Capacitors in accordance with this invention exhibit numerous advantages as compared with prior art capacitors. They can be fabricated at a wafer level with a very low effective series resistance (ESR). They can function at very tight tolerances (e.g., <2%) throughout their operational range and can operate at very high frequencies (e.g., up to 5 GHz and higher). They can have a quality (Q) factor, for example, that is much higher than 1000 at 1 MHz.
This invention will be best understood by reference to the following drawings, in which like components have the same reference numeral. The drawings are not necessarily drawn to scale.
FIG. 1 is a cross-sectional view of a capacitor in accordance with the invention containing a via through the substrate.
FIG. 1A is a graph showing the Q of a capacitor in accordance with this invention, i.e., the ratio of the imaginary part of the impedance to the real part of the impedance, as a function of frequency.
FIGS. 2A-2J illustrate the steps of a process that can be used to fabricate the capacitor of FIG. 1.
FIG. 3 is a cross-sectional view of a capacitor in accordance with this invention containing two electrodes on the same surface of the substrate.
FIG. 4 is a cross-sectional view of a capacitor with trenches formed under each of the electrodes.
FIG. 5 is a cross-sectional view of a capacitor similar to the capacitor shown in FIG. 3 except that one of the electrodes is electrically connected to the substrate.
FIG. 6 is a top view of a capacitor wherein the electrodes have fingers interdigitated with each other.
FIG. 7 is a cross-sectional view of the capacitor shown in FIG. 6 showing that the dielectric layer is thinner under the fingers.
FIG. 8 is a circuit diagram of an ESD-protected capacitor containing a pair of oppositely-directed diodes.
FIG. 9 is a cross-sectional view of an ESD-protected capacitor in accordance with this invention.
FIGS. 10a and 10 b are graphs showing simulated breakdown characteristics of an ESD-protected capacitor of the kind shown in FIG. 9.
FIG. 11 is a graph showing the simulated effective capacitance of the ESD-protected capacitor.
The principles of this invention will be described by reference to the following embodiments, which are illustrative only.
FIG. 1 shows a cross-sectional view of a first embodiment according to the invention. Capacitor 10 is formed on an N+ silicon substrate 102. Substrate 102 may be doped to a concentration of 3 to 4×1019 cm−3, for example, and may have a resistivity of about 2 mΩ-cm and as high as about 3 mΩ-cm. A dielectric layer 104 is formed on the front surface of substrate 102. Dielectric layer 104 is formed of SiO2, which may be thermally grown or deposited by chemical vapor deposition (CVD). Alternatively, layer 104 could be formed of another dielectric such as a nitride or a combination of an oxide and a nitride. A thermally-grown oxide is reliable and reproducible and can withstand electric fields up to 4 MV/cm without deterioration. The 3σ variability of the thickness of a thermally-grown oxide thicker than 0.1 μm is less than 1.5%.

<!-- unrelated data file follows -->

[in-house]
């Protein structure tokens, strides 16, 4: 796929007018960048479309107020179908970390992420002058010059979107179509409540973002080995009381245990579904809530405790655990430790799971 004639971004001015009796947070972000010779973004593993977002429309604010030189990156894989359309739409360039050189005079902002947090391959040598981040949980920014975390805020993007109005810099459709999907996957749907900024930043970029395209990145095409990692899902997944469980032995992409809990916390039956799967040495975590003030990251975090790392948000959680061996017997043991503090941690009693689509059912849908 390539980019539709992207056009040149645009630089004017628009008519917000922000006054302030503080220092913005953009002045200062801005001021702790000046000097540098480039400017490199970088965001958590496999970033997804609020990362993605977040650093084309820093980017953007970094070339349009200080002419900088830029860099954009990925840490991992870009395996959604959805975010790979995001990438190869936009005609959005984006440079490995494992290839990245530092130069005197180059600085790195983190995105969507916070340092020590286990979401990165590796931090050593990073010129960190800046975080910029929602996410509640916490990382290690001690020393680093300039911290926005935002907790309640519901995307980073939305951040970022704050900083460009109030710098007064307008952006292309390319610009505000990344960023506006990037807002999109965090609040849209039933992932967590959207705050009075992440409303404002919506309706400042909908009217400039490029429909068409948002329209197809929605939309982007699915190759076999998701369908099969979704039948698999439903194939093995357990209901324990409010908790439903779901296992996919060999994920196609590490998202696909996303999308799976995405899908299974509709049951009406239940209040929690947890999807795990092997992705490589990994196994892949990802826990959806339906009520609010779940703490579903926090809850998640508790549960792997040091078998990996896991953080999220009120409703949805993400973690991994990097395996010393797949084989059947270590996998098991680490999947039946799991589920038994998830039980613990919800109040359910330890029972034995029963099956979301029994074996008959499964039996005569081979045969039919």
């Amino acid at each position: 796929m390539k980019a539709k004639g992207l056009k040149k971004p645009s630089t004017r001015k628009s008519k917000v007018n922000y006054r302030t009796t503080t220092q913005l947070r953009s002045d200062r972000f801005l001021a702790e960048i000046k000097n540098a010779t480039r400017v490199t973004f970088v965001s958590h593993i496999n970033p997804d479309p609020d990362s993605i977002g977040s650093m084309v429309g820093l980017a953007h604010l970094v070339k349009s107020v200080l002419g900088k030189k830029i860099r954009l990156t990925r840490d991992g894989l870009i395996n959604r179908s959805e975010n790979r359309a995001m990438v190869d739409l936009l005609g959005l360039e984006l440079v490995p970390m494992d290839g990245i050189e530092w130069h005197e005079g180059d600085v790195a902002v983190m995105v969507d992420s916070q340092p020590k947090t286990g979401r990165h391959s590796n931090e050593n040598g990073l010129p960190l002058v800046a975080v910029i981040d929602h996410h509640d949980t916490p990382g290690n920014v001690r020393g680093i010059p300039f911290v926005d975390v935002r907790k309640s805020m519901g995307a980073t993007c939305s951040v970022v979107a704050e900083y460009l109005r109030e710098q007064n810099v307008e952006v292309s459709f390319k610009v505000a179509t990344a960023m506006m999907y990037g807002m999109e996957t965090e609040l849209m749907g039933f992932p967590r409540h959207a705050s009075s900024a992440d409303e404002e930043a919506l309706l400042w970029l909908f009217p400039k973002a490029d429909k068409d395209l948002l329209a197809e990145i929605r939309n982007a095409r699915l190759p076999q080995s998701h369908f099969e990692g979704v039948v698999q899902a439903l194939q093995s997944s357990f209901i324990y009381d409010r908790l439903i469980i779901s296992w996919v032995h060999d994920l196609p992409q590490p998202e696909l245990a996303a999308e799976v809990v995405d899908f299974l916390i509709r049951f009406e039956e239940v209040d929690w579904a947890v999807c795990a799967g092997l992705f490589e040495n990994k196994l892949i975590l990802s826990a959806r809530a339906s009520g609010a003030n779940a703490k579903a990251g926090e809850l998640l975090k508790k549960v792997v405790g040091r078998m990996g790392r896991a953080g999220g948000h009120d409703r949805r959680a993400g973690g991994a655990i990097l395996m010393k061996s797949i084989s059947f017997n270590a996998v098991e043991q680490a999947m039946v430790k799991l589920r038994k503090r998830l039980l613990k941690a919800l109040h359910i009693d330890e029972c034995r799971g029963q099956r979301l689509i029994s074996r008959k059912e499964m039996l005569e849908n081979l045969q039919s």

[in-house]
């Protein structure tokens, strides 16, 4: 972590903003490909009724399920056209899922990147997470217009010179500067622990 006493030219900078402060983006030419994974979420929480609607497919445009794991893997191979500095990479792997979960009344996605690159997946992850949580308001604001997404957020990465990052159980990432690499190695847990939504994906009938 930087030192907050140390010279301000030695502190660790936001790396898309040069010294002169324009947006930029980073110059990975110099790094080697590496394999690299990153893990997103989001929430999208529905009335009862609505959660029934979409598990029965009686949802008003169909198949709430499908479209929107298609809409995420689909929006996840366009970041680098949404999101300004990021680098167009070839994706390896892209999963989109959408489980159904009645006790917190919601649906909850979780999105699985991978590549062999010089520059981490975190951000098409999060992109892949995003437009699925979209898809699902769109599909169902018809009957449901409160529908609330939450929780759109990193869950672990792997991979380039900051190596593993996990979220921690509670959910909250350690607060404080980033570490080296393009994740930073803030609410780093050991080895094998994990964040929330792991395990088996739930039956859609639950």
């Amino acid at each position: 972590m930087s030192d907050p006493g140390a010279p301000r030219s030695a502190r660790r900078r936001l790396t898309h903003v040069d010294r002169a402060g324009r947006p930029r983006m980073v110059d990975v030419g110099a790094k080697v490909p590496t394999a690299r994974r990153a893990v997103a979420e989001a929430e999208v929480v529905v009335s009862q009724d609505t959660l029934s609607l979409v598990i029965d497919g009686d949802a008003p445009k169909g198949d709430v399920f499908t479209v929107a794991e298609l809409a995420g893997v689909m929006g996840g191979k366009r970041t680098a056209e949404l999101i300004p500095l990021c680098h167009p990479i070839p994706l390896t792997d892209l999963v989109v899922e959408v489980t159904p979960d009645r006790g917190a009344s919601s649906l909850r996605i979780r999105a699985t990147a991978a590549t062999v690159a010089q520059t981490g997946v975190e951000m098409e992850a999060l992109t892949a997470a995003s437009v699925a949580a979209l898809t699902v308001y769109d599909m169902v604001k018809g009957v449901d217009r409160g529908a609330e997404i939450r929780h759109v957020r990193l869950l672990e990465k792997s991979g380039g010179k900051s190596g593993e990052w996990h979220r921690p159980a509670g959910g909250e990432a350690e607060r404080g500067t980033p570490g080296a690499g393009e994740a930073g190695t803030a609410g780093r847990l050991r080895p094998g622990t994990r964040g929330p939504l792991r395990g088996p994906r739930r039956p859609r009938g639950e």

On top of dielectric layer 104 is a main electrode 106 and a second electrode 108. Electrodes 106 and 108 can be a single- or multi-layer structure, and can be made of doped polysilicon, a refractory metal, a refractory metal suicide, an aluminum-based alloy, copper or combination of the foregoing materials. If they are formed of metal, electrode 106 may include a “seed” or “barrier” layer of a metal (e.g., Ta/Cu) deposited on substrate 102 by sputtering or evaporation, overlain by a plated layer. Electrodes 106 and 108 are covered by an insulating passivation layer 110. Openings are formed in passivation layer 110, and solder balls 112 and 114 are deposited the openings to allow electrical contact to be made to the electrodes 106 and 108.
Beneath the second electrode 108, a via or through-hole 116 is formed through N+ substrate 102. A conductive material 118 such as aluminum or copper fills the via 116. The conductive material 118 contacts a conductive layer 120 which is formed on the back side of substrate 102. Conductive layer 120 may include a metal seed layer deposited on substrate 102 by sputtering or evaporation, overlain by a plated metal layer.
Capacitor 10 thus includes a first “plate” represented by main electrode 106, which is contacted via solder ball 112; and a second “plate” represented by N+ substrate 102, which is contacted via solder ball 114, second electrode 108, conductive material 118 and conductive layer 120. The “plates” are separated by dielectric layer 104.
The thickness of dielectric layer 104 can be in the range of 50 Å to 2 μm. The thinner dielectric layer 104 is, the higher the capacitance. On the other hand, the thinner dielectric layer 104 is, the lower the maximum voltage that capacitor 10 can be exposed to without damaging dielectric layer 104. For example, if dielectric layer 104 is an oxide having a thickness of 0.1 μm, capacitor 10 would have a capacitance of roughly 350 pF/mm2.